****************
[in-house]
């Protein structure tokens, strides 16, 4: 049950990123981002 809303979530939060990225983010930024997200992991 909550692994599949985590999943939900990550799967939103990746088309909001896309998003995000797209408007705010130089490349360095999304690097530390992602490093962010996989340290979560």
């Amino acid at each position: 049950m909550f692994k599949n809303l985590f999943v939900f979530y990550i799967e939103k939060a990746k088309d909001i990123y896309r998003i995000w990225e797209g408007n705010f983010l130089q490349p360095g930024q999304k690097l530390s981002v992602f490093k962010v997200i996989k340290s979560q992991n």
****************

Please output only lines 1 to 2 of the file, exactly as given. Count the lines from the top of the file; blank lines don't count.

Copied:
[in-house]
């Protein structure tokens, strides 16, 4: 049950990123981002 809303979530939060990225983010930024997200992991 909550692994599949985590999943939900990550799967939103990746088309909001896309998003995000797209408007705010130089490349360095999304690097530390992602490093962010996989340290979560």